I tell the students, you have learned to estimate to find the product of numbers. You have also learned the distributive property. In today's lesson, you use both strategies to multiply a 2-digit number by multiples of 10. I ask the students, "Who can name a multiple of 10?" All of the students' hands go up. I tell the students to call out the multiples of 10. The students yell 10, 20, 30, 40, etc.
To begin the lesson, I call all of my students to the carpet. This gives all of them an opportunity to sit close and absorb all of the information from the lesson. We begin the lesson with a review.
Tonya counted 15 bikes on her street as she roller skated. As she passed the bikes, she noticed that they all had 40 spokes on their wheels. How many spokes are there in all?
Call on a few students to explain how to break about the 15.
We can break apart the 15 in many ways. Let’s break apart the 15 into 10 + 5.
(10 x 40) + (5 x 40)=
400 + 200=600
Underline the basic facts which is 1 x 4=4.
Next, count your zeros and add them behind the 4 which gives you 400. For the next problem, the basic facts are 5 x 4= 20. Add one zero behind the 20, which gives us 200. Last, add 400 + 200=600.
Because I want the students to use area models, I show a quick video before the students go to their seats.
1. Not adding the zero when using the short cut to multiply by tens
In order to get students to understand that when they multiply by tens that there is always a zero in the ones place, I will use examples. In the problem above, the students multiply 10 x 40. I would explain to students that 1 x 4 = 4 but they are not multiplying by 4, they are multiplying by 40 - which is 4 - tens. 1 x 40 = 40 so 10 x 40 would be 40 ten times which equals 400. They can also draw a visual model to represent the problem.
To give the students practice with the skill and to allow them to work with their classmates, I will allow the students to work in pairs. I let my students work in pairs because it is small enough for all of the stdents to be heard. The activity the students will work on will require the students to make a model of the distributive property (4.NBT.5 Illustrate and explain the calculation by using equations, rectangular arrays, and/or area models.) The pair can choose a problem to solve from a list of 2 digit multiplication problems. The activity is as follows:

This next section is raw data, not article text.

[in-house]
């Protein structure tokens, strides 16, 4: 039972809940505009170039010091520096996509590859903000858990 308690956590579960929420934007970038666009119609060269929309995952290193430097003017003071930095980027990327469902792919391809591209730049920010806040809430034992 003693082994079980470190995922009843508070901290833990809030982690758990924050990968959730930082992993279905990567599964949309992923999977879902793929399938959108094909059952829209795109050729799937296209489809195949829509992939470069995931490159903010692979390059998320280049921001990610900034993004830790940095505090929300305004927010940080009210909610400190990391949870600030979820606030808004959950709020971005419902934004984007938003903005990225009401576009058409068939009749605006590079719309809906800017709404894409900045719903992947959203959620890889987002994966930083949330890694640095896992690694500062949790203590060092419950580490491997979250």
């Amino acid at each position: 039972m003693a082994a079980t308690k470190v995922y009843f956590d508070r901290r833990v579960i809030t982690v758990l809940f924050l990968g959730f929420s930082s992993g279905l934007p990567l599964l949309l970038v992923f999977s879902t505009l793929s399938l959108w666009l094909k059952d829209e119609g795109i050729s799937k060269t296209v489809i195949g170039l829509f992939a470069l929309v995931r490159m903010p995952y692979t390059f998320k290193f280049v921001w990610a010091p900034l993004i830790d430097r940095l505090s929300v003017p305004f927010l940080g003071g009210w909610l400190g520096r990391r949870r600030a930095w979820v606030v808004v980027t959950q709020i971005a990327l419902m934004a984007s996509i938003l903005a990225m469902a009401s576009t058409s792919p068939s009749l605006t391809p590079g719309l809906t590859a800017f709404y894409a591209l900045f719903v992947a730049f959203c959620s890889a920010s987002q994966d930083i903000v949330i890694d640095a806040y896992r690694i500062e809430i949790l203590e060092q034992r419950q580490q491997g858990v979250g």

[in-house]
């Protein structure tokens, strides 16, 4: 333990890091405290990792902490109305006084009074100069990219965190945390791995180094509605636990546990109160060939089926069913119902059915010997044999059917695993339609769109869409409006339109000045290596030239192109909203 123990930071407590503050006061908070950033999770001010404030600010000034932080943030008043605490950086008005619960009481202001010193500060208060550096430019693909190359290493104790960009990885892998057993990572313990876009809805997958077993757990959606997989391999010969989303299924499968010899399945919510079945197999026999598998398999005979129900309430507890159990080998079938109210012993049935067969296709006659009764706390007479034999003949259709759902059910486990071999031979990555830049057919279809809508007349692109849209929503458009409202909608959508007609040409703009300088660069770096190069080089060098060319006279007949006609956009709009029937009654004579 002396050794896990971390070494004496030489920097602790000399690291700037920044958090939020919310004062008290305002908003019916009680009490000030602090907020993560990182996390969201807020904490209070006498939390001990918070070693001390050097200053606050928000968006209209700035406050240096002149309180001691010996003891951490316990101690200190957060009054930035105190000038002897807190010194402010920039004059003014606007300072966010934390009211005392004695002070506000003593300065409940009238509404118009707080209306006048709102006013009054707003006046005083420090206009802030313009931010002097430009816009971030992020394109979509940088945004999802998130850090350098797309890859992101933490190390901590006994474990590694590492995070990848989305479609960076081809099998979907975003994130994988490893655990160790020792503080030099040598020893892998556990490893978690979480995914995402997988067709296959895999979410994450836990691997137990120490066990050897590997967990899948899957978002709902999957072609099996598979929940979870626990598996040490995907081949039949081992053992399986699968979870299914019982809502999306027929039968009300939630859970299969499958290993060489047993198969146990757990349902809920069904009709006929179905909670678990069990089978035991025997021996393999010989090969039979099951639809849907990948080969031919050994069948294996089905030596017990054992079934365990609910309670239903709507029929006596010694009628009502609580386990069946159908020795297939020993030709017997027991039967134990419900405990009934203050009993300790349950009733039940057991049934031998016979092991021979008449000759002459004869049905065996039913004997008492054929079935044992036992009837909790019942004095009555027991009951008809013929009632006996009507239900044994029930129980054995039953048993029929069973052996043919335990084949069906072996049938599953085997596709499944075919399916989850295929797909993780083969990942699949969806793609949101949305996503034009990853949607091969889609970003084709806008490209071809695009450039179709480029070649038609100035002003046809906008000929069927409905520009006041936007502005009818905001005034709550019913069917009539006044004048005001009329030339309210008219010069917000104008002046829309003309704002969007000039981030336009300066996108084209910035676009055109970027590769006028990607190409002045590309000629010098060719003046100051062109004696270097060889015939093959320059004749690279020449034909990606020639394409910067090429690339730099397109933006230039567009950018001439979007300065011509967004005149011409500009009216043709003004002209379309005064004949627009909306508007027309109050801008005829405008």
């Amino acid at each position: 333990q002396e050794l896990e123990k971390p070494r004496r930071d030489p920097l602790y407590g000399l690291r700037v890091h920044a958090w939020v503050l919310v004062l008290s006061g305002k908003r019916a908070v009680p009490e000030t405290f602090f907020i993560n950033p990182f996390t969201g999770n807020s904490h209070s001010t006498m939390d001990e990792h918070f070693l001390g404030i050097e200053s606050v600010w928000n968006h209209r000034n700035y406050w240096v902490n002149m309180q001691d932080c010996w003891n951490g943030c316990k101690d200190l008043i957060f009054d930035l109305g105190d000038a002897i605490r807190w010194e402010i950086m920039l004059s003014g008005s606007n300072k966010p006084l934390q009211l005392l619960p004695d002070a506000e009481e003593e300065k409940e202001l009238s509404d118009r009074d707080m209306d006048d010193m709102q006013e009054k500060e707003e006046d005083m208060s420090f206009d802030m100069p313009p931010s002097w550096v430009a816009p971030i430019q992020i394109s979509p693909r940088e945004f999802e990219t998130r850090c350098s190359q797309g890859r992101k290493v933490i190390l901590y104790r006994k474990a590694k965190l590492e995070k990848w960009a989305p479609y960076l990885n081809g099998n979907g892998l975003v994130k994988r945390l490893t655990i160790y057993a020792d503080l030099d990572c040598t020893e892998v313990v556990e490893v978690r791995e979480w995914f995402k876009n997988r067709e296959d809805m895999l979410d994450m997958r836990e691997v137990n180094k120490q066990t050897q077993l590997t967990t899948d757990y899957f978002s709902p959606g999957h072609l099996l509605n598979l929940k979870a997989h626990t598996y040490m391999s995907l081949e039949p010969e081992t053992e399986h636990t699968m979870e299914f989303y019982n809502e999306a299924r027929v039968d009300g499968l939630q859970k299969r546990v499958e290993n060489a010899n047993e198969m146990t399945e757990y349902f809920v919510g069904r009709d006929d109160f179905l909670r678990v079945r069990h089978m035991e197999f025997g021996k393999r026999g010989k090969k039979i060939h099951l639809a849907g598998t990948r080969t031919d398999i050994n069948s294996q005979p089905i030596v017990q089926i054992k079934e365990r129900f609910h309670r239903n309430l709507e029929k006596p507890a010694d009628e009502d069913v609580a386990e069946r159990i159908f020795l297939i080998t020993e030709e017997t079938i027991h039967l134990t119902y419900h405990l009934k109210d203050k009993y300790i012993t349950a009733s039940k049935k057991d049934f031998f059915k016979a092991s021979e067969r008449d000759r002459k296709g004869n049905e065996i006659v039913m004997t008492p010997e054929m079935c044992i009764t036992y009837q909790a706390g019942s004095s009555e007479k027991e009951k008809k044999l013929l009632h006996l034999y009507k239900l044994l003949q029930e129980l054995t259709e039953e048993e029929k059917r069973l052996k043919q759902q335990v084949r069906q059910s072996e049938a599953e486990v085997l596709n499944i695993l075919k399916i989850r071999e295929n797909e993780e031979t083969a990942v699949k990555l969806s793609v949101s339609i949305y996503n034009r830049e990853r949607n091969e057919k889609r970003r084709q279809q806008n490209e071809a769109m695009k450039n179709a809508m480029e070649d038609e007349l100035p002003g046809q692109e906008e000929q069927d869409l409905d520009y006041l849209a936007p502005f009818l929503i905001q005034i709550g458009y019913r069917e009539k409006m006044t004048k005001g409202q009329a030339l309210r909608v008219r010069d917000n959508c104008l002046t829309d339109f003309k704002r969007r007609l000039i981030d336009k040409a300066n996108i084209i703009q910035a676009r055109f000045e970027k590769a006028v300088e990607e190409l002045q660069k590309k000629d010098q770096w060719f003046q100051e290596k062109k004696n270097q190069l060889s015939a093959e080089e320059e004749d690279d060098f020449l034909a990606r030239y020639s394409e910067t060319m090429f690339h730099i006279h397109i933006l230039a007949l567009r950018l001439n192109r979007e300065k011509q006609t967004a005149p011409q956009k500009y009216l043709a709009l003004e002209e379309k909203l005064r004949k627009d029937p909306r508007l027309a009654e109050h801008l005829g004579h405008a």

1. The students will work together to break apart a problem into 2 simpler problems. (MP2 -Mathematically proficient students make sense of quantities and their relationships in problem situations.)
2. Cut out an area model of each simpler problem with grid paper (MP4)
3. Glue the model on the construction paper
4. Find the product
5. Explain how the model helped find the product.
To let me see how well each student understood this skill, the students will complete an independent assignment. The students will need paper and pencil to solve the problem. Have the problem displayed on the Smart board.
20 people gave money to a charity. They each gave $25. How much did they give in all?
1. Use the distributive property to solve.
2. Explain how the distributive property helped you find your answer.
As the students work on the independent activity, I walk around to observe their work. Any student that is having a difficult time finding the product is identified and will be put in a small group for further instruction.
From my observation, I noticed several students struggling with this skill. I am not surprised because multiplying a 2 digit number by 2 digit number has always started out difficult for a lot of the students. Even though we have worked on the distributive property in other lessons, it was with multiplying a 1 digit by 1 digit. The students seemed a bit confused by breaking apart the 2-digit number, multiplying, and then adding the two partial products. We will continue to work on the skill.